What’s interesting about this is that there are parallels in access to information. For most of the 20th century we had mostly one-way broadcast media; that is now changing to networked media. There are advantages and disadvantages of this and it is becoming apparent that the peer selection effect is very strong now compared to the days when one had less choice in one’s social surroundings. Rather than the internet being one huge network where everyone pays attention to everyone else, it functions more as a system of networks which sometimes overlap. I’m on the edges of at least two such networks that spring to mind immediately, one full of church folks and one full of geeks, but there are several more.
I don’t think the Big Society is going to happen overnight and I don’t think that we can expect the current government to lift a finger to help us, but I don’t think that has to prevent us working for change. I’ve been trying to say this on Twitter for a day or two and mostly I am getting compared to Boxer in Orwell’s Animal Farm, who, faced with each new difficulty in the fourlegs-led revolution, vows to work harder. I’ve been told that I shouldn’t be trying to take up the slack because that’s exactly what our rich Tory overlords want me to do. I’ve been told that asking Vodafone UK to pay their £6bn tax bill would be fruitless, because our government wouldn’t spend that money on benefits for the disabled but on police-state surveillance and guns to kill brown people.
The reason I think this is different is that, while network communication (rather than uneven broadcast) doesn’t guarantee democratization of information access, it does make it easier, in the same way that Gutenberg’s printing press and increases in literacy brought about huge changes in the society of the time. We have amazing tools for connecting to one another and people are recognising that it’s about relationships.
I also don’t think that my signing a petition is going to have much immediate effect. I don’t think that the risks of going ahead with creating a better society outweigh the need to get on and do it. Signing a petition or a statement will not give a homeless person a safe place to sleep. Volunteering with a homeless shelter will. Writing to my MP will probably not change how my high-street bank uses my money, but switching to something more ethical will. That doesn’t mean I don’t sign the petitions or write to my MP, but it means I do need to think about how my decisions affect everyone else, not just fob them off onto the government.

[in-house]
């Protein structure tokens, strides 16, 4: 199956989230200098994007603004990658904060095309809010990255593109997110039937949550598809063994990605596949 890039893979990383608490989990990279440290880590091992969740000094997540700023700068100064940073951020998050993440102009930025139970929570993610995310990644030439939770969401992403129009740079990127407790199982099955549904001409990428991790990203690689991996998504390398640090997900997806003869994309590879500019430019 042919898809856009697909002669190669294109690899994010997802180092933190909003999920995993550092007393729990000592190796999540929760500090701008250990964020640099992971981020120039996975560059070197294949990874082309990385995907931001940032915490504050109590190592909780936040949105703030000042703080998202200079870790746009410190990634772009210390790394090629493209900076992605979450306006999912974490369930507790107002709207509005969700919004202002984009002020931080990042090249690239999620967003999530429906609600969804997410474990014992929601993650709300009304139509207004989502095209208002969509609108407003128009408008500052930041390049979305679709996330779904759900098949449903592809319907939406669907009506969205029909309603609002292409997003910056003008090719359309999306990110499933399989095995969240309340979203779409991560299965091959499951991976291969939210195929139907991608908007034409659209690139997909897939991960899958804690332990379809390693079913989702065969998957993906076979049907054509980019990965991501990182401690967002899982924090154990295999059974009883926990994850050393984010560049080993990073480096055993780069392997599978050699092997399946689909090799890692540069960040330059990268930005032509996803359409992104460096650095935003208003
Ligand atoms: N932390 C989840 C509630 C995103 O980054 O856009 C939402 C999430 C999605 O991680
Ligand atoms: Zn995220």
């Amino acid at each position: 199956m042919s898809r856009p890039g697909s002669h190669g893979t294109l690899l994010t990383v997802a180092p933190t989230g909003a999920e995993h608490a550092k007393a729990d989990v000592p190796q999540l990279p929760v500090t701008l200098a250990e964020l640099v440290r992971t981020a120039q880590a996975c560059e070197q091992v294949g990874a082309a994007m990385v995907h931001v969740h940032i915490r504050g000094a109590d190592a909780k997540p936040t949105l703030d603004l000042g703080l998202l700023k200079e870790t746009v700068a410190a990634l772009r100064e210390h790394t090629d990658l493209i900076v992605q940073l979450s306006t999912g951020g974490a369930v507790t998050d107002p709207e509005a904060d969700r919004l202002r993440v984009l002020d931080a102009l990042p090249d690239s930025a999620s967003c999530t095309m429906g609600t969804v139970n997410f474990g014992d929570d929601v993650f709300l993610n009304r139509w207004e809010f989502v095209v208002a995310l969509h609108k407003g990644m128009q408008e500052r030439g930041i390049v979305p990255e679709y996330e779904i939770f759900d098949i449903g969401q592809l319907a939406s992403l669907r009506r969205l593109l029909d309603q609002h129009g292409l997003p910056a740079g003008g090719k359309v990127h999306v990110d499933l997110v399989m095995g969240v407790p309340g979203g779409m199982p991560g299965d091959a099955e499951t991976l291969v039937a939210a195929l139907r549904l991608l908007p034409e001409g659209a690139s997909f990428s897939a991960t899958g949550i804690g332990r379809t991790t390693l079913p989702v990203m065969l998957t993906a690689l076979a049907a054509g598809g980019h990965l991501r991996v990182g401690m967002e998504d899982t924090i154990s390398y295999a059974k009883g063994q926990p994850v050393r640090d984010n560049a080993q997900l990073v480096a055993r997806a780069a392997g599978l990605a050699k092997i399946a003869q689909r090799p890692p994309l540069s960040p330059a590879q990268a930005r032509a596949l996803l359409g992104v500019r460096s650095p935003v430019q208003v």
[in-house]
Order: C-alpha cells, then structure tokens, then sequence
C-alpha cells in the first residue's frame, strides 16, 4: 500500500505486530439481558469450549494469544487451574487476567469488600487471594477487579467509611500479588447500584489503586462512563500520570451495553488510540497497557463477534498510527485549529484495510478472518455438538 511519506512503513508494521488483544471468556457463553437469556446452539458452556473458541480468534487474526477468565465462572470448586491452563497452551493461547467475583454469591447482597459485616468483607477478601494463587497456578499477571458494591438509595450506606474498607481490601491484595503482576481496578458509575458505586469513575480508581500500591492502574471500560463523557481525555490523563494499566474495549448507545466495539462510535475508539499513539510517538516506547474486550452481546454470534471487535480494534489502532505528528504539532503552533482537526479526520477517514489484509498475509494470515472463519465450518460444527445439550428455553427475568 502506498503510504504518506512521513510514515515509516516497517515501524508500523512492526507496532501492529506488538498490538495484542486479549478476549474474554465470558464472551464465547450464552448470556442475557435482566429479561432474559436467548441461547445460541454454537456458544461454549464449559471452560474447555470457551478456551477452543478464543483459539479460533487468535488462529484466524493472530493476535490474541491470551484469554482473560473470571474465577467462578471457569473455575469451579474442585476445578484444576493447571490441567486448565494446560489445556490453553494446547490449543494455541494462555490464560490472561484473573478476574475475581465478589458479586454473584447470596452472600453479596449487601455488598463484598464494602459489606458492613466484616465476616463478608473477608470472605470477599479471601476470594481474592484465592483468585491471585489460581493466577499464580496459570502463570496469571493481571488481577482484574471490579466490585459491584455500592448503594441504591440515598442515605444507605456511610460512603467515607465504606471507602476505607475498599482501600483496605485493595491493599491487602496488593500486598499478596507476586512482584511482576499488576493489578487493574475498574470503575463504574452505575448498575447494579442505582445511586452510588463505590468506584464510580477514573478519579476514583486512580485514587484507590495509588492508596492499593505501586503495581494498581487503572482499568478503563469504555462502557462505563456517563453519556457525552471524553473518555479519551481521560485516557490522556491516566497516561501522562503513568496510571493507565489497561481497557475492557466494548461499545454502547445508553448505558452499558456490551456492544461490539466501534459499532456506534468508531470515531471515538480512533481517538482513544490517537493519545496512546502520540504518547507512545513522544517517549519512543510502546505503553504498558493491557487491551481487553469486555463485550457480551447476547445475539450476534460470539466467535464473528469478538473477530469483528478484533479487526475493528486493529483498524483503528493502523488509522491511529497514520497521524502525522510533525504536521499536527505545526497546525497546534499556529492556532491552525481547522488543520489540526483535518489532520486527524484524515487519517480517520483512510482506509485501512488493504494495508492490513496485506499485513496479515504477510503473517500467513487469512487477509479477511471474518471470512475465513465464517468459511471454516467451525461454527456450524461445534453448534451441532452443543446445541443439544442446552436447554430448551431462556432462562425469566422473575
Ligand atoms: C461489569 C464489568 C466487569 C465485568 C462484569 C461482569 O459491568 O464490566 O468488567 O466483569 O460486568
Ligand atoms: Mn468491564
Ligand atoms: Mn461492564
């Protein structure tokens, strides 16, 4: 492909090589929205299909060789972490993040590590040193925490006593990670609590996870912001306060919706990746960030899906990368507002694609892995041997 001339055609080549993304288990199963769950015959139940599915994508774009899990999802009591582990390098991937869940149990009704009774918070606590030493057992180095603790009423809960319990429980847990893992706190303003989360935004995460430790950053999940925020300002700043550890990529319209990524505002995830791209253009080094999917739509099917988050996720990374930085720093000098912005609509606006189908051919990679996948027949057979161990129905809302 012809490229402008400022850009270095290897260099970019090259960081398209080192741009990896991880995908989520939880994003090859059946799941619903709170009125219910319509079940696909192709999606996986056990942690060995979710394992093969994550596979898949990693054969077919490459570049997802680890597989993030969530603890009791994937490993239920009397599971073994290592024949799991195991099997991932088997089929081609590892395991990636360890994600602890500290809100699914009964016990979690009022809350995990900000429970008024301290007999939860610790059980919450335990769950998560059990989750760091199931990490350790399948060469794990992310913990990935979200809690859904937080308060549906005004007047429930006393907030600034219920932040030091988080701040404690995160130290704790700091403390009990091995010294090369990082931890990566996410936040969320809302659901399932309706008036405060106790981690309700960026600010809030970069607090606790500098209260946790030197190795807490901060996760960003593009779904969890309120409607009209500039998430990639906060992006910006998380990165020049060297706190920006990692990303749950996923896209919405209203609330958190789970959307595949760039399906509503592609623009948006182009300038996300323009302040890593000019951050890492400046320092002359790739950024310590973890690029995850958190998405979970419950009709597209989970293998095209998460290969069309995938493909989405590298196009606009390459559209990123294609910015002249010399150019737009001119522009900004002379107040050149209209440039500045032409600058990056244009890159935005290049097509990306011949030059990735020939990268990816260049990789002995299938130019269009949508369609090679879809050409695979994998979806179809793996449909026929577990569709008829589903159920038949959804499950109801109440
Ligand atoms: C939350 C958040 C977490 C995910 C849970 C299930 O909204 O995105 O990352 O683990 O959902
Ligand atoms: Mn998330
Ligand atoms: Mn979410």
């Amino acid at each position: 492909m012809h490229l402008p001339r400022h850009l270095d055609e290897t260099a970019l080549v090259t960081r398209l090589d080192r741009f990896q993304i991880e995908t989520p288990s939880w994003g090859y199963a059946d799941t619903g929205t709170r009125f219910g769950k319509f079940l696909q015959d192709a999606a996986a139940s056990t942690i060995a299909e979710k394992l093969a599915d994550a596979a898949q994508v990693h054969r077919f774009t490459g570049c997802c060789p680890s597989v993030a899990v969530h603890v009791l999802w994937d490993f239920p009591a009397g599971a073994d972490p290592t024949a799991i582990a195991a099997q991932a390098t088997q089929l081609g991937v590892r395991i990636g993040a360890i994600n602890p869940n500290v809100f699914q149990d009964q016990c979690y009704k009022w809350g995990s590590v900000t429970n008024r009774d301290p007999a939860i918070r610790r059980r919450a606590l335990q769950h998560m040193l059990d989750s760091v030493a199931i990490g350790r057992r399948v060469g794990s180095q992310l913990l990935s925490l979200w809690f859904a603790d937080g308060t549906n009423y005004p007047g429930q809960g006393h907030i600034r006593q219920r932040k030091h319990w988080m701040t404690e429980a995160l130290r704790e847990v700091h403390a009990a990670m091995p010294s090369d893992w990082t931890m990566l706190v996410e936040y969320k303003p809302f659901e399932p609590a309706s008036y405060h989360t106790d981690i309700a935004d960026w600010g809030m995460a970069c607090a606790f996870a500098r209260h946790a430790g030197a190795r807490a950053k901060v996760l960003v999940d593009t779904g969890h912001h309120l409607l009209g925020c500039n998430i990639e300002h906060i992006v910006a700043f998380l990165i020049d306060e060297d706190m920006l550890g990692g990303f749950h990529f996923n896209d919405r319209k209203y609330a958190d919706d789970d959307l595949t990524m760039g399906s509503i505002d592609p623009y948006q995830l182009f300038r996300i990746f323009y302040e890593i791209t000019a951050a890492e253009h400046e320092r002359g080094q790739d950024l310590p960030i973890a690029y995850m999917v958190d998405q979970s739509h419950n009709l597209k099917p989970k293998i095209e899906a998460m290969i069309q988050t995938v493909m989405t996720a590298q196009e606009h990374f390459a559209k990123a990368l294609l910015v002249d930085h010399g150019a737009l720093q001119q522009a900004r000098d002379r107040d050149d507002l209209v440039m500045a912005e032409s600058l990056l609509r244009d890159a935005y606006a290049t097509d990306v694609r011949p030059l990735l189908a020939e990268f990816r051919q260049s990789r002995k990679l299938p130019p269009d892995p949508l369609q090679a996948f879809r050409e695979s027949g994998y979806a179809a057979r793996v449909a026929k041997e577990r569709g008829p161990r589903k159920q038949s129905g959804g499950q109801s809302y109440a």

The government, as far as I am concerned, has proven that it cannot be trusted to help.
It’s up to us to build the Big Society.
The government won’t enforce tax laws, so it’s up to us to withdraw or withhold custom from the worst tax evaders.
The government won’t stop banks lending irresponsibly, so it’s up to us to provide debt counseling and aid to those who’ve been wooed into “cheap” credit they can’t afford.
The government won’t protect disadvantaged people from destitution, so it’s up to us to provide food and shelter for those who have none.
It’s up to us to teach one another the skills we need to survive.
It’s up to us to strengthen the weak. It’s up to us to care for the sick. It’s up to us to comfort the brokenhearted. It’s up to us to protect the vulnerable.
I’m not saying it should be that way, but that it is. Like it or loathe it, it’s up to us.
What are you doing to help?